Memory (config) diagnosis tool

Rand__

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Mar 6, 2014
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Does anyone know of a tool (any regular OS) that will show current memory configuration?

In particular I'd be looking for channel interleaving, maximum bandwith, clock, latencies and all that.

Background is that I want to run a nvdimm module and nobody can tell me how Bios & OS will actually handle this
- the reason for the uncertainty is that at boot time the module is a regular RDIMM module and only after driver support has been loaded it gets taken out of the memory pool and into special /storage device pool.
  • So how does the system react to that?
  • does it change previously decided interleaving pattern?
  • does it add/remove bandwith...
 

Rand__

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Maybe CPU-Z will do the trick, need to read up on what the info means...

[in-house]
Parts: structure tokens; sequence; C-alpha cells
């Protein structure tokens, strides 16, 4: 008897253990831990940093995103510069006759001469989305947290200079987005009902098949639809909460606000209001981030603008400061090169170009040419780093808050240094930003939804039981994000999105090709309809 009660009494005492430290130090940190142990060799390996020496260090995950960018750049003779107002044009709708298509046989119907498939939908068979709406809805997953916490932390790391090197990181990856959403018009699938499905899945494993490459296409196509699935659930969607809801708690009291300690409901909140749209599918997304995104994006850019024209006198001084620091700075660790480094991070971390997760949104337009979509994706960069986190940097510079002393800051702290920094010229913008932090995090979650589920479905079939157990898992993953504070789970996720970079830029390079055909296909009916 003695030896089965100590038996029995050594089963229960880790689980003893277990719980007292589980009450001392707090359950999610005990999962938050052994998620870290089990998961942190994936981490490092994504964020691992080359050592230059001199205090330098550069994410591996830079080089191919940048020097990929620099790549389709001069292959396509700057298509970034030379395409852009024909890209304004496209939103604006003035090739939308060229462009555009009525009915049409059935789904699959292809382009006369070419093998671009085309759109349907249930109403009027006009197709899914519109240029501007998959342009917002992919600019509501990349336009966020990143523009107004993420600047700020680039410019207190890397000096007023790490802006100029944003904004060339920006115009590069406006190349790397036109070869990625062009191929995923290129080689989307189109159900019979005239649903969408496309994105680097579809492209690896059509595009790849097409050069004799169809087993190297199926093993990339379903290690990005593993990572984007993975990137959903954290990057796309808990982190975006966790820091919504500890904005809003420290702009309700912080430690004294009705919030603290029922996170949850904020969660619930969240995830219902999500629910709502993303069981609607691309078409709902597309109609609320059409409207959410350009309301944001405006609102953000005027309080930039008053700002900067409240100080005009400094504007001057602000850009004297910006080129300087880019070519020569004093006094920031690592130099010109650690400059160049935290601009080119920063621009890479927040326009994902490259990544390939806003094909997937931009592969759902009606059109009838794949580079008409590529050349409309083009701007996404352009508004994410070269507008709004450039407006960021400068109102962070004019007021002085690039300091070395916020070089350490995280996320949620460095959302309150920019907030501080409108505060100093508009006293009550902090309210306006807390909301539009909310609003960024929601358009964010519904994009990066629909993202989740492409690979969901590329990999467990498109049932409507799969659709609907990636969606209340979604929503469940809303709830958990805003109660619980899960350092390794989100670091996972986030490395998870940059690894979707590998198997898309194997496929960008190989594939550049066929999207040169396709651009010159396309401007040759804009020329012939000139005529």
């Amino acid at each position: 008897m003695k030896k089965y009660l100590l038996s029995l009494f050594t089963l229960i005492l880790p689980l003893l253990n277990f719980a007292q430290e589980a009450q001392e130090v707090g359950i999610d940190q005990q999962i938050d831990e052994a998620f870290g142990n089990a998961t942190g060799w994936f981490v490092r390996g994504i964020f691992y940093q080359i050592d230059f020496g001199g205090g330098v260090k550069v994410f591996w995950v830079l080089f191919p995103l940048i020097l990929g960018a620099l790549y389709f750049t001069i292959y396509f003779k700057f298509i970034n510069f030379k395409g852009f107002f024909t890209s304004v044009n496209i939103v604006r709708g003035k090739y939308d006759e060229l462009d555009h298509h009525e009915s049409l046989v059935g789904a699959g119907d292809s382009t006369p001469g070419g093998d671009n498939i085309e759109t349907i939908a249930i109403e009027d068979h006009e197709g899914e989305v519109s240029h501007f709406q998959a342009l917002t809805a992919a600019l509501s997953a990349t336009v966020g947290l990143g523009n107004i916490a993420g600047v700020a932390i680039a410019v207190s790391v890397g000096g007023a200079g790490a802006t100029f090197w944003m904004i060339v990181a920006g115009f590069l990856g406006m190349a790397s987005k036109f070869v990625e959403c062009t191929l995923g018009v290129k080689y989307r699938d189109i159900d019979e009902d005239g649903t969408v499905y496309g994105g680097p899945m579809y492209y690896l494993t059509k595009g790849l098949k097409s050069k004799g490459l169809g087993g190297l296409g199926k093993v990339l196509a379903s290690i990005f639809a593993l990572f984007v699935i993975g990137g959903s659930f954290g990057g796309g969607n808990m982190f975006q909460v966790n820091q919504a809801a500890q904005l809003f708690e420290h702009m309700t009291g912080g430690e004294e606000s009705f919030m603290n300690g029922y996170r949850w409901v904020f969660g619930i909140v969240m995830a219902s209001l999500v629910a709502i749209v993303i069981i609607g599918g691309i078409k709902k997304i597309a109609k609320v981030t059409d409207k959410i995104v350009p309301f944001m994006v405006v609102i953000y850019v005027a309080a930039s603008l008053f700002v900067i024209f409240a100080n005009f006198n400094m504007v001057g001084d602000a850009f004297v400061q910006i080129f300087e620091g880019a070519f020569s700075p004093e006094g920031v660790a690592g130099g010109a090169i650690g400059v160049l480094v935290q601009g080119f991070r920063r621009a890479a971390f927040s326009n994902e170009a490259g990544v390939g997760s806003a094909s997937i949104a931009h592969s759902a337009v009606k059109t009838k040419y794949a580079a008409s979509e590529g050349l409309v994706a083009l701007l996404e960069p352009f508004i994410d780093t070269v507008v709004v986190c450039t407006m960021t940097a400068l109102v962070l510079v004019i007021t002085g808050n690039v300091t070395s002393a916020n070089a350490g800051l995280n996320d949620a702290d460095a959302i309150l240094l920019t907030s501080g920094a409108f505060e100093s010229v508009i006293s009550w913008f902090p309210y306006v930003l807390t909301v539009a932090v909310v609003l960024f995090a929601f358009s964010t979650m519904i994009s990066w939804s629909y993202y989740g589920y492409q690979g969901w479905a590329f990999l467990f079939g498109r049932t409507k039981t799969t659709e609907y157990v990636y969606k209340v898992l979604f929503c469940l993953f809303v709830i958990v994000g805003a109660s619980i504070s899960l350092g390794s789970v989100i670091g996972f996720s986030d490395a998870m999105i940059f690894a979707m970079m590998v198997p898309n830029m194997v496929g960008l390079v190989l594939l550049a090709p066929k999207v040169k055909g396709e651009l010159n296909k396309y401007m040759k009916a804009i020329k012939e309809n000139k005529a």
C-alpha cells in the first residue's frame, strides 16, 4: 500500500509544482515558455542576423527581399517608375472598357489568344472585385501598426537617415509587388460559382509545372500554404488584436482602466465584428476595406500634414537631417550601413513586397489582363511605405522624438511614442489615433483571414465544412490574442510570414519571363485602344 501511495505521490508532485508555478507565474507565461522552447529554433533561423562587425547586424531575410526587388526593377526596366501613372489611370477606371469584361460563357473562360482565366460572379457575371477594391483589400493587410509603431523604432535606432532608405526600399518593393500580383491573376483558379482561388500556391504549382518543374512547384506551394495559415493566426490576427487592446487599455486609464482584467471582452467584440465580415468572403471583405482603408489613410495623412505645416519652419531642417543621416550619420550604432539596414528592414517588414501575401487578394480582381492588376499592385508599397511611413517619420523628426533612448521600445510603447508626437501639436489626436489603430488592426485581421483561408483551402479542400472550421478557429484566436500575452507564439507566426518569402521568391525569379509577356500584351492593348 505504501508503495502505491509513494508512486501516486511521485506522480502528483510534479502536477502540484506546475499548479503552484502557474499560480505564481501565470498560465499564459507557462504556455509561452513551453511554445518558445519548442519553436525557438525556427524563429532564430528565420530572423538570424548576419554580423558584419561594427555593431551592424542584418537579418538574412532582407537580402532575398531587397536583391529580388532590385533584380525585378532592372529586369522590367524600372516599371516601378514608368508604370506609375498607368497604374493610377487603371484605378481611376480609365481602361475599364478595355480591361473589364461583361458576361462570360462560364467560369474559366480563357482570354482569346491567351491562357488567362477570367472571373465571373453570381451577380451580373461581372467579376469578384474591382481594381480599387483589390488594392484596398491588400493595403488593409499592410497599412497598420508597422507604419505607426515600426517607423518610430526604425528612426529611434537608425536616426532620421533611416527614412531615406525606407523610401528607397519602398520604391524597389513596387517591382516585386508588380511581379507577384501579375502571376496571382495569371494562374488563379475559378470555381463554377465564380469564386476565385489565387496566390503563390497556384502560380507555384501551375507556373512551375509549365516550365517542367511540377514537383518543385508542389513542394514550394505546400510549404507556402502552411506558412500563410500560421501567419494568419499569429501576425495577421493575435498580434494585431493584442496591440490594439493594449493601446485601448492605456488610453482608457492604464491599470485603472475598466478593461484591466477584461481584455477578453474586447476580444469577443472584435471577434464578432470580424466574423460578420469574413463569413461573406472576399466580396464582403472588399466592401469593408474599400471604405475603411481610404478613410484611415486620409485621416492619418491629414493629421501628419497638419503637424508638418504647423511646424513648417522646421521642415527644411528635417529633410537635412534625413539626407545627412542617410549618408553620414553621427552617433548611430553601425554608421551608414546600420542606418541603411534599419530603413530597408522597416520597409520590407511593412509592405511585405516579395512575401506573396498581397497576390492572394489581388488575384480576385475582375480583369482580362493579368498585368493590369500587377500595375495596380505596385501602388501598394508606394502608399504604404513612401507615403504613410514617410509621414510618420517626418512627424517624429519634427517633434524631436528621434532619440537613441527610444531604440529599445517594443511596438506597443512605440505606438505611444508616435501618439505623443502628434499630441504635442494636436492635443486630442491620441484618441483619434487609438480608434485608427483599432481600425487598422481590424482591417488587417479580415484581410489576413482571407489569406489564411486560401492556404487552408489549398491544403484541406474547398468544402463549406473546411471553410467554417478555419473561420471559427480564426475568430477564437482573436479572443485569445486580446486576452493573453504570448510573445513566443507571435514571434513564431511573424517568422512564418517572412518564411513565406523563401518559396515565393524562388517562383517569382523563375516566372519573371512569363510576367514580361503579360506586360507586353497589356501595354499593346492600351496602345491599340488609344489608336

upload_2019-10-25_12-23-11.png
 

Rand__

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Just installed the nvdimm module, and with 7 modules now installed it reads this

upload_2019-10-25_19-3-19.png


looks like Windows didnt detect the nvdimm properly so its treated as memory.
7 modules should not have a hex channel layout though, so not sure how well suited CPU-Z is.
Will try yours:)

Edit:
nvdimm works fine ...

upload_2019-10-25_19-21-4.png

So CPU-Z is not really telling the truth (or is confused).

PassMark does not work since windows can't get SPD info from my mem modules (neither passmark nor CPU-Z can) - possibly due to skylake board or some weird setting of the intel board.